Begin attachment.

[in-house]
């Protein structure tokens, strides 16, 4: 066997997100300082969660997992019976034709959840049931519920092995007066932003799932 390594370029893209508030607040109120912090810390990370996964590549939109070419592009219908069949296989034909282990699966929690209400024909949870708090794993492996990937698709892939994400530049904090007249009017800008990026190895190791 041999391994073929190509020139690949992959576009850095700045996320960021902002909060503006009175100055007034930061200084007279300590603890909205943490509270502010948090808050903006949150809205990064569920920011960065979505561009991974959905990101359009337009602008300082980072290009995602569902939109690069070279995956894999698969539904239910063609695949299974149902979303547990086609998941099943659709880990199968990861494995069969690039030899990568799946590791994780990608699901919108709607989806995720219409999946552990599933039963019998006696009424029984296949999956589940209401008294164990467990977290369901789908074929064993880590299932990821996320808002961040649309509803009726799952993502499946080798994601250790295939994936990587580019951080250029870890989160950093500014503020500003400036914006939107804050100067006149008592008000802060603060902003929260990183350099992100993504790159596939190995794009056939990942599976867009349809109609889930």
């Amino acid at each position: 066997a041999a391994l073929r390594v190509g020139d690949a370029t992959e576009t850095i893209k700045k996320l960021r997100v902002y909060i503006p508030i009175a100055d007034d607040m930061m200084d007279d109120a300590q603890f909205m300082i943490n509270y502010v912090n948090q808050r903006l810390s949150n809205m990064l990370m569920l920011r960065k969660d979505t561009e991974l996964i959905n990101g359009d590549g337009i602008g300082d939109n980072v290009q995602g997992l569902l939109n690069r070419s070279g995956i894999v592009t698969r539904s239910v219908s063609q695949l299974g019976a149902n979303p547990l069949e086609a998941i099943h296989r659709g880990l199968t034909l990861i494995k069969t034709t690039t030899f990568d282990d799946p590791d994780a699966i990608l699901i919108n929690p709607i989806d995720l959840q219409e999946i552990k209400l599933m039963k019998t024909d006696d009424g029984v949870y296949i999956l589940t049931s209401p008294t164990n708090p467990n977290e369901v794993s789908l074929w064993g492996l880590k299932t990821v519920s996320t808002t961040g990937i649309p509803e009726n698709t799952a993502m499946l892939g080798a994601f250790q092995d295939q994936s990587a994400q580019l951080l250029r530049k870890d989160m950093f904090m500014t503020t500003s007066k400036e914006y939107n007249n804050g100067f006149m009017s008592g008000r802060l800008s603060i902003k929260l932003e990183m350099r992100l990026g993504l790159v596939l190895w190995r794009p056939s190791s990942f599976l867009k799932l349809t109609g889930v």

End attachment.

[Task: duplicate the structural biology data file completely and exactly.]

[in-house]
């Protein structure tokens, strides 16, 4: 066997997100300082969660997992019976034709959840049931519920092995007066932003799932 390594370029893209508030607040109120912090810390990370996964590549939109070419592009219908069949296989034909282990699966929690209400024909949870708090794993492996990937698709892939994400530049904090007249009017800008990026190895190791 041999391994073929190509020139690949992959576009850095700045996320960021902002909060503006009175100055007034930061200084007279300590603890909205943490509270502010948090808050903006949150809205990064569920920011960065979505561009991974959905990101359009337009602008300082980072290009995602569902939109690069070279995956894999698969539904239910063609695949299974149902979303547990086609998941099943659709880990199968990861494995069969690039030899990568799946590791994780990608699901919108709607989806995720219409999946552990599933039963019998006696009424029984296949999956589940209401008294164990467990977290369901789908074929064993880590299932990821996320808002961040649309509803009726799952993502499946080798994601250790295939994936990587580019951080250029870890989160950093500014503020500003400036914006939107804050100067006149008592008000802060603060902003929260990183350099992100993504790159596939190995794009056939990942599976867009349809109609889930």
């Amino acid at each position: 066997a041999a391994l073929r390594v190509g020139d690949a370029t992959e576009t850095i893209k700045k996320l960021r997100v902002y909060i503006p508030i009175a100055d007034d607040m930061m200084d007279d109120a300590q603890f909205m300082i943490n509270y502010v912090n948090q808050r903006l810390s949150n809205m990064l990370m569920l920011r960065k969660d979505t561009e991974l996964i959905n990101g359009d590549g337009i602008g300082d939109n980072v290009q995602g997992l569902l939109n690069r070419s070279g995956i894999v592009t698969r539904s239910v219908s063609q695949l299974g019976a149902n979303p547990l069949e086609a998941i099943h296989r659709g880990l199968t034909l990861i494995k069969t034709t690039t030899f990568d282990d799946p590791d994780a699966i990608l699901i919108n929690p709607i989806d995720l959840q219409e999946i552990k209400l599933m039963k019998t024909d006696d009424g029984v949870y296949i999956l589940t049931s209401p008294t164990n708090p467990n977290e369901v794993s789908l074929w064993g492996l880590k299932t990821v519920s996320t808002t961040g990937i649309p509803e009726n698709t799952a993502m499946l892939g080798a994601f250790q092995d295939q994936s990587a994400q580019l951080l250029r530049k870890d989160m950093f904090m500014t503020t500003s007066k400036e914006y939107n007249n804050g100067f006149m009017s008592g008000r802060l800008s603060i902003k929260l932003e990183m350099r992100l990026g993504l790159v596939l190895w190995r794009p056939s190791s990942f599976l867009k799932l349809t109609g889930v």